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Title: Alcohol harm-reduction interventions in a young adult population
Author: Clarke, Natasha
Awarding Body: University of Liverpool
Current Institution: University of Liverpool
Date of Award: 2017
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The purpose of this thesis was to assess the effectiveness of a variety of harm-reduction interventions in a young adult, majority student population. Chapter One discussed harm-reduction interventions and labelled them under two broad categories: those that target the reflective system and those that target the impulsive system, based on the reflective/impulsive model of drinking behaviour and Holland et al's (2013) typology of choice architecture interventions. Chapter Two and Three assessed interventions targeting the reflective system: brief personalised interventions (BPIs) and drinking campaigns (fear campaigns and 'responsible drinking' messages). Results indicated that BPIs were effective in reducing drinking over a two week period but offered no additional benefit to that of an active control. Anti-drinking campaign posters were compared to pro-drinking campaign posters and were overall ineffective in reducing motivation to drink. Interventions aiming to target the impulsive system included labelling and glass shape. Chapters Four, Five, Six and Seven investigated unit and nutritional glass labelling and results demonstrated that labels did not reduce ad libitum drinking, although findings in Study Five indicate that exercise labelling warrants further investigation, particularly in a female sample. Chapter Eight investigated the effect of glass shape on drinking speed. In contrast to previous glass shape findings (Attwood et al., 2012), a curved glass did not reduce drinking speed compared to a straight glass. Taken together, the studies in these thesis demonstrated that interventions targeting the reflective system by providing information and encouraging self-monitoring behaviour can reduce drinking if engagement is maximised and interventions targeting the impulsive system were overall ineffective in changing behaviour. These studies highlighted that hypothesised behaviour change mechanisms need to be clearly defined in such interventions. The majority of these studies were carried out in a semi-naturalistic bar-laboratory where alcohol was administered, therefore it is posited that this may have contributed to the ineffectiveness of the interventions. This is supported by the demonstrated influence of the pro-drinking environment on drinking behaviour throughout this thesis, which when paired with the existing habits and student drinking culture decrease the likelihood of intervention benefits. Restricting the pro-drinking nature of the environment, alongside interventions that target both the impulsive and reflective systems may prove most beneficial.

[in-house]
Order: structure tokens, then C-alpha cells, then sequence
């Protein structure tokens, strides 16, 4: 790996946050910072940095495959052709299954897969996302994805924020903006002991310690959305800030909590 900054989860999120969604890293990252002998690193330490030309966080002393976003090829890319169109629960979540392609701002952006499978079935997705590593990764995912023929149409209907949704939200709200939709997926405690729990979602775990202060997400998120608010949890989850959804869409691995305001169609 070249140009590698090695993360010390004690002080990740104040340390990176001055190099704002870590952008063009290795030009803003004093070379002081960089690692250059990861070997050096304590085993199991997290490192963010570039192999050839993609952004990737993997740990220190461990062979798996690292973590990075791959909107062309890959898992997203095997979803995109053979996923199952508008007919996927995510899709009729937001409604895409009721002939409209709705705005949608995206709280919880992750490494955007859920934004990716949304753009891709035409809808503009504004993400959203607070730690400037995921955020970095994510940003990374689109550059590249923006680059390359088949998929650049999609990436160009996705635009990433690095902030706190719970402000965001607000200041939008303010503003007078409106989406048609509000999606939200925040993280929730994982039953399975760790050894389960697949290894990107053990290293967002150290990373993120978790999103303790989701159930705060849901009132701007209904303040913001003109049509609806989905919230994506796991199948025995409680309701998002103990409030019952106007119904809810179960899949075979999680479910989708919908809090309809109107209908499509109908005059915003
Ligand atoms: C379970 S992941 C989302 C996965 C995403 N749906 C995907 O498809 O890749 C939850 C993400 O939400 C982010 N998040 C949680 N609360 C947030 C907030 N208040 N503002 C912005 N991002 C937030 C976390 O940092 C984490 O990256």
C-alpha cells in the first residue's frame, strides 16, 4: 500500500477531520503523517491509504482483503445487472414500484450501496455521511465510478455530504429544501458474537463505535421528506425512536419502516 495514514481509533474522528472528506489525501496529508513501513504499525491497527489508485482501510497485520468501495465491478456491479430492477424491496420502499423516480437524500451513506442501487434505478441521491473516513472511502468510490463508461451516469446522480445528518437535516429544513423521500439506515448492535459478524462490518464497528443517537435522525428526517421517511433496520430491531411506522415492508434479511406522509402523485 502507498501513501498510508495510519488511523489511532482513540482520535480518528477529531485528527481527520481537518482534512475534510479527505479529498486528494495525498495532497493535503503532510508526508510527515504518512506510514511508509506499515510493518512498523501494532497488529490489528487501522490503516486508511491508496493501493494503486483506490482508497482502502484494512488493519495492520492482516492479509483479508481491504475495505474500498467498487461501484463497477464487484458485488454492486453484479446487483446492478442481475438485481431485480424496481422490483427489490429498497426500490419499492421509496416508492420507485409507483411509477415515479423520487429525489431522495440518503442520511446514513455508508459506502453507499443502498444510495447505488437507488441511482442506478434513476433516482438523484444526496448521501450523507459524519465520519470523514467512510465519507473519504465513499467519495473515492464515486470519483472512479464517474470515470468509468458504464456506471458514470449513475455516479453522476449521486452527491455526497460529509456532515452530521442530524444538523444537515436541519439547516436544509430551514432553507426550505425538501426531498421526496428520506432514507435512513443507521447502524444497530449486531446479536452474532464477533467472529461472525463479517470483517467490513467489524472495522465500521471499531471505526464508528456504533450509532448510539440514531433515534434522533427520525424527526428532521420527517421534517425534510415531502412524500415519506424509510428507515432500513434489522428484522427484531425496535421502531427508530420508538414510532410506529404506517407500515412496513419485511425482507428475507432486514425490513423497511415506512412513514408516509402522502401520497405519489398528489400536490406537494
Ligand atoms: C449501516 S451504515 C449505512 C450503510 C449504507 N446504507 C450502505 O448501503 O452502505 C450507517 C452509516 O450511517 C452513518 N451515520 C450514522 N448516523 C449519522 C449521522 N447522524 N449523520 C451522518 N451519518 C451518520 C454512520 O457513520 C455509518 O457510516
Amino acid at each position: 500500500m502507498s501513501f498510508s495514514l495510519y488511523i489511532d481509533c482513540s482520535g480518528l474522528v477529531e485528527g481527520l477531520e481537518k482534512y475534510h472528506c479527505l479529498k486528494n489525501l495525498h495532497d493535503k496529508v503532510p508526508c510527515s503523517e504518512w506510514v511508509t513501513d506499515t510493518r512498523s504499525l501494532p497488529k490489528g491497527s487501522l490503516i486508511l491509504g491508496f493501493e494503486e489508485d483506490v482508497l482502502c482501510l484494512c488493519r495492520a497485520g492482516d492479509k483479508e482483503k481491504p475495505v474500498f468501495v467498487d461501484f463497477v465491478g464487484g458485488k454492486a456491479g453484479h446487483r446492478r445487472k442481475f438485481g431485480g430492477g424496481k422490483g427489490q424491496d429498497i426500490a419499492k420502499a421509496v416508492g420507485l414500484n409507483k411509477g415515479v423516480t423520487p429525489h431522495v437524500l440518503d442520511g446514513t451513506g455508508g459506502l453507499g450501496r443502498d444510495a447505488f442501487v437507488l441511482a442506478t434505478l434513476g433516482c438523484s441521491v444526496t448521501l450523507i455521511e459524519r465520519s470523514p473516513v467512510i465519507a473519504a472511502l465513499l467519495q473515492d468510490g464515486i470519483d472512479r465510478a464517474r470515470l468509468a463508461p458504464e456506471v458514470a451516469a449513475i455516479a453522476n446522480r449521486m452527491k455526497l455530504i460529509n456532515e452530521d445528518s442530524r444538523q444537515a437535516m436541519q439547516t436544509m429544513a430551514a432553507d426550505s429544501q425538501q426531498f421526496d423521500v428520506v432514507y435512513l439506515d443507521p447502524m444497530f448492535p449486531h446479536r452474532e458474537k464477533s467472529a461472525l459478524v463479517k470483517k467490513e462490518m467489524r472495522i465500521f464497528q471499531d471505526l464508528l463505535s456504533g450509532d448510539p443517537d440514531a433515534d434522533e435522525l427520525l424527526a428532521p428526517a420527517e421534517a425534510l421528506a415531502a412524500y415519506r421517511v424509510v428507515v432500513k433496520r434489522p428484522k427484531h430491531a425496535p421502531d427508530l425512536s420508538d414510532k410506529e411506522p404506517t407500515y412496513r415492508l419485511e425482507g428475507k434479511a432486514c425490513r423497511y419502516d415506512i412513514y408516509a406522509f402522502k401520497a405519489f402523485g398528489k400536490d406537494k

Supervisor: Rose, A. ; Field, M. Sponsor: Not available
Qualification Name: Thesis (Ph.D.) Qualification Level: Doctoral